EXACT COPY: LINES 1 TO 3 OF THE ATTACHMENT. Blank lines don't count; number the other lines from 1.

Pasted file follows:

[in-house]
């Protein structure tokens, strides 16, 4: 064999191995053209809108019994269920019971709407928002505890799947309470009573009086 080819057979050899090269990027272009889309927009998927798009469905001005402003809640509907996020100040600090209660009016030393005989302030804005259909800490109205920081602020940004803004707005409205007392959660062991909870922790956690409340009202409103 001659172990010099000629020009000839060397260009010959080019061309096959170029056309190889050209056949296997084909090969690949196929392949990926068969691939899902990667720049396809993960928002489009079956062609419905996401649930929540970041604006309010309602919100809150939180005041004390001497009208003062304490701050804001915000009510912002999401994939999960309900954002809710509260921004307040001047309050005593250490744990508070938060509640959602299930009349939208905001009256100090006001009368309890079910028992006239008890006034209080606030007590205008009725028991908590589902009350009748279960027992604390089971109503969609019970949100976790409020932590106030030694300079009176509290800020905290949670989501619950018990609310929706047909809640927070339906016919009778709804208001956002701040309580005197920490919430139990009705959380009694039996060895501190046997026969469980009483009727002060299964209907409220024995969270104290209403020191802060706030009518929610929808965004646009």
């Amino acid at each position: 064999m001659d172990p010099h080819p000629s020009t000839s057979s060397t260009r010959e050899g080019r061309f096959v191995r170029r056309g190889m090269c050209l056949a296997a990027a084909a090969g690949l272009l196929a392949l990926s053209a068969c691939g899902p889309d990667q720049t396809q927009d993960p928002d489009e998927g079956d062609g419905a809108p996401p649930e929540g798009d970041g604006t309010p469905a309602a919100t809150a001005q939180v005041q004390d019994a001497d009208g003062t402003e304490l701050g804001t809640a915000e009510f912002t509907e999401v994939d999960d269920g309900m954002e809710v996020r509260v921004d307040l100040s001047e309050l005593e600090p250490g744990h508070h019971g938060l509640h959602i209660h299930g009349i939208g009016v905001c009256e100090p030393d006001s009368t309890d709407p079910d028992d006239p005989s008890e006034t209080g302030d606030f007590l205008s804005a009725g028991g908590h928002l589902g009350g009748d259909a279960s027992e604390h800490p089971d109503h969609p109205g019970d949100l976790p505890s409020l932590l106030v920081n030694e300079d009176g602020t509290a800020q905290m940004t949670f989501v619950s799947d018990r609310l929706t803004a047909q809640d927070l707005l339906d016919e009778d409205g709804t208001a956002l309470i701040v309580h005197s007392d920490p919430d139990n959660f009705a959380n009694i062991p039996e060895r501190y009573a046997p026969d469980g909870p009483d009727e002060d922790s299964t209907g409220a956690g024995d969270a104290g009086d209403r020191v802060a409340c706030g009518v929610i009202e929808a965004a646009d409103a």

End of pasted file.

[in-house]
């Protein structure tokens, strides 16, 4: 064999191995053209809108019994269920019971709407928002505890799947309470009573009086 080819057979050899090269990027272009889309927009998927798009469905001005402003809640509907996020100040600090209660009016030393005989302030804005259909800490109205920081602020940004803004707005409205007392959660062991909870922790956690409340009202409103 001659172990010099000629020009000839060397260009010959080019061309096959170029056309190889050209056949296997084909090969690949196929392949990926068969691939899902990667720049396809993960928002489009079956062609419905996401649930929540970041604006309010309602919100809150939180005041004390001497009208003062304490701050804001915000009510912002999401994939999960309900954002809710509260921004307040001047309050005593250490744990508070938060509640959602299930009349939208905001009256100090006001009368309890079910028992006239008890006034209080606030007590205008009725028991908590589902009350009748279960027992604390089971109503969609019970949100976790409020932590106030030694300079009176509290800020905290949670989501619950018990609310929706047909809640927070339906016919009778709804208001956002701040309580005197920490919430139990009705959380009694039996060895501190046997026969469980009483009727002060299964209907409220024995969270104290209403020191802060706030009518929610929808965004646009």
């Amino acid at each position: 064999m001659d172990p010099h080819p000629s020009t000839s057979s060397t260009r010959e050899g080019r061309f096959v191995r170029r056309g190889m090269c050209l056949a296997a990027a084909a090969g690949l272009l196929a392949l990926s053209a068969c691939g899902p889309d990667q720049t396809q927009d993960p928002d489009e998927g079956d062609g419905a809108p996401p649930e929540g798009d970041g604006t309010p469905a309602a919100t809150a001005q939180v005041q004390d019994a001497d009208g003062t402003e304490l701050g804001t809640a915000e009510f912002t509907e999401v994939d999960d269920g309900m954002e809710v996020r509260v921004d307040l100040s001047e309050l005593e600090p250490g744990h508070h019971g938060l509640h959602i209660h299930g009349i939208g009016v905001c009256e100090p030393d006001s009368t309890d709407p079910d028992d006239p005989s008890e006034t209080g302030d606030f007590l205008s804005a009725g028991g908590h928002l589902g009350g009748d259909a279960s027992e604390h800490p089971d109503h969609p109205g019970d949100l976790p505890s409020l932590l106030v920081n030694e300079d009176g602020t509290a800020q905290m940004t949670f989501v619950s799947d018990r609310l929706t803004a047909q809640d927070l707005l339906d016919e009778d409205g709804t208001a956002l309470i701040v309580h005197s007392d920490p919430d139990n959660f009705a959380n009694i062991p039996e060895r501190y009573a046997p026969d469980g909870p009483d009727e002060d922790s299964t209907g409220a956690g024995d969270a104290g009086d209403r020191v802060a409340c706030g009518v929610i009202e929808a965004a646009d409103a």